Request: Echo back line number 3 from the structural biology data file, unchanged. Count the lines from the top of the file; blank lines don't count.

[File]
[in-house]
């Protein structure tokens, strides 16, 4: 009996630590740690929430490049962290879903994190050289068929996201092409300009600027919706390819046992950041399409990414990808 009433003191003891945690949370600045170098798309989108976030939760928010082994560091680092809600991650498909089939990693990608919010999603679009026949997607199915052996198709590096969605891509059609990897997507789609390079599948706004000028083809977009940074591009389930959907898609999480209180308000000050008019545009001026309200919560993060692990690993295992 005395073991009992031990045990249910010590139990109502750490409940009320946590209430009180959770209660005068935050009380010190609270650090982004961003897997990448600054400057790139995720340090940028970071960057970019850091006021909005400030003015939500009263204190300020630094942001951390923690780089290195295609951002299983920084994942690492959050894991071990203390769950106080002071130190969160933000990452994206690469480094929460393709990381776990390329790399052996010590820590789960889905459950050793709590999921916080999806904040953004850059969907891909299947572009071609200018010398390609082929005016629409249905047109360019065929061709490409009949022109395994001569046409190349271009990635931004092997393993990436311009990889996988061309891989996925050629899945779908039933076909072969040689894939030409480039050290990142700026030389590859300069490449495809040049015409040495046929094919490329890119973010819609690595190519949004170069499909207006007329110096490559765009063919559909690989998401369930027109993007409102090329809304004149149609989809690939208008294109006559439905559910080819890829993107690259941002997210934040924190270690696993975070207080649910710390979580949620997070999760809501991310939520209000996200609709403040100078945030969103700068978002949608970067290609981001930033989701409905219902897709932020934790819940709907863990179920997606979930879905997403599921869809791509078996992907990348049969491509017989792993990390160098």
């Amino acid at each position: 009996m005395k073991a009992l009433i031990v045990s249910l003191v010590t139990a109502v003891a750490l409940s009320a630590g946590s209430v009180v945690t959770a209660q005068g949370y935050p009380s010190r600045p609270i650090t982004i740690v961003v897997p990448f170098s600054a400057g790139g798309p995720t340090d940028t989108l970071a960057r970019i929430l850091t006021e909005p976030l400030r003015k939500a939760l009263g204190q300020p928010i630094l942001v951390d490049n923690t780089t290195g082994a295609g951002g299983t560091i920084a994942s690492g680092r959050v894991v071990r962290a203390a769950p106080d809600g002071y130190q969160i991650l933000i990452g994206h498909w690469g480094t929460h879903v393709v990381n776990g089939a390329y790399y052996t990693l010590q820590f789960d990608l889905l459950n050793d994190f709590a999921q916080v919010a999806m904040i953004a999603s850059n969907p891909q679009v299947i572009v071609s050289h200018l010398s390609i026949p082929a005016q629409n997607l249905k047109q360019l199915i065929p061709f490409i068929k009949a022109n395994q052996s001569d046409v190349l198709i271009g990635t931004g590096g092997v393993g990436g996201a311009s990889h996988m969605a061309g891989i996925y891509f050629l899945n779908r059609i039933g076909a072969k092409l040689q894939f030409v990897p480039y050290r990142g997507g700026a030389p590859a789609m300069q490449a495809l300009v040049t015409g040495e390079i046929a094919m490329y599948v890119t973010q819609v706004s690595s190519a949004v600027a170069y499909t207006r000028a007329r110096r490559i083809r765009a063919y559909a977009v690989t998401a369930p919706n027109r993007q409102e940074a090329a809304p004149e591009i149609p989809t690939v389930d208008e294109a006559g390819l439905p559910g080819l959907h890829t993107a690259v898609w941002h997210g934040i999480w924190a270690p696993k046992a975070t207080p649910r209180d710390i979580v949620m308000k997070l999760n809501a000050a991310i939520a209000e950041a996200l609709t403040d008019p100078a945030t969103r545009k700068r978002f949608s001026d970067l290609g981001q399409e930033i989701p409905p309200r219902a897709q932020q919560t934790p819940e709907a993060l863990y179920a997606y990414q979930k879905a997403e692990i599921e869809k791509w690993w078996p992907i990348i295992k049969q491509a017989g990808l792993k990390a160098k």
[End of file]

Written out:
């Amino acid at each position: 009996m005395k073991a009992l009433i031990v045990s249910l003191v010590t139990a109502v003891a750490l409940s009320a630590g946590s209430v009180v945690t959770a209660q005068g949370y935050p009380s010190r600045p609270i650090t982004i740690v961003v897997p990448f170098s600054a400057g790139g798309p995720t340090d940028t989108l970071a960057r970019i929430l850091t006021e909005p976030l400030r003015k939500a939760l009263g204190q300020p928010i630094l942001v951390d490049n923690t780089t290195g082994a295609g951002g299983t560091i920084a994942s690492g680092r959050v894991v071990r962290a203390a769950p106080d809600g002071y130190q969160i991650l933000i990452g994206h498909w690469g480094t929460h879903v393709v990381n776990g089939a390329y790399y052996t990693l010590q820590f789960d990608l889905l459950n050793d994190f709590a999921q916080v919010a999806m904040i953004a999603s850059n969907p891909q679009v299947i572009v071609s050289h200018l010398s390609i026949p082929a005016q629409n997607l249905k047109q360019l199915i065929p061709f490409i068929k009949a022109n395994q052996s001569d046409v190349l198709i271009g990635t931004g590096g092997v393993g990436g996201a311009s990889h996988m969605a061309g891989i996925y891509f050629l899945n779908r059609i039933g076909a072969k092409l040689q894939f030409v990897p480039y050290r990142g997507g700026a030389p590859a789609m300069q490449a495809l300009v040049t015409g040495e390079i046929a094919m490329y599948v890119t973010q819609v706004s690595s190519a949004v600027a170069y499909t207006r000028a007329r110096r490559i083809r765009a063919y559909a977009v690989t998401a369930p919706n027109r993007q409102e940074a090329a809304p004149e591009i149609p989809t690939v389930d208008e294109a006559g390819l439905p559910g080819l959907h890829t993107a690259v898609w941002h997210g934040i999480w924190a270690p696993k046992a975070t207080p649910r209180d710390i979580v949620m308000k997070l999760n809501a000050a991310i939520a209000e950041a996200l609709t403040d008019p100078a945030t969103r545009k700068r978002f949608s001026d970067l290609g981001q399409e930033i989701p409905p309200r219902a897709q932020q919560t934790p819940e709907a993060l863990y179920a997606y990414q979930k879905a997403e692990i599921e869809k791509w690993w078996p992907i990348i295992k049969q491509a017989g990808l792993k990390a160098k």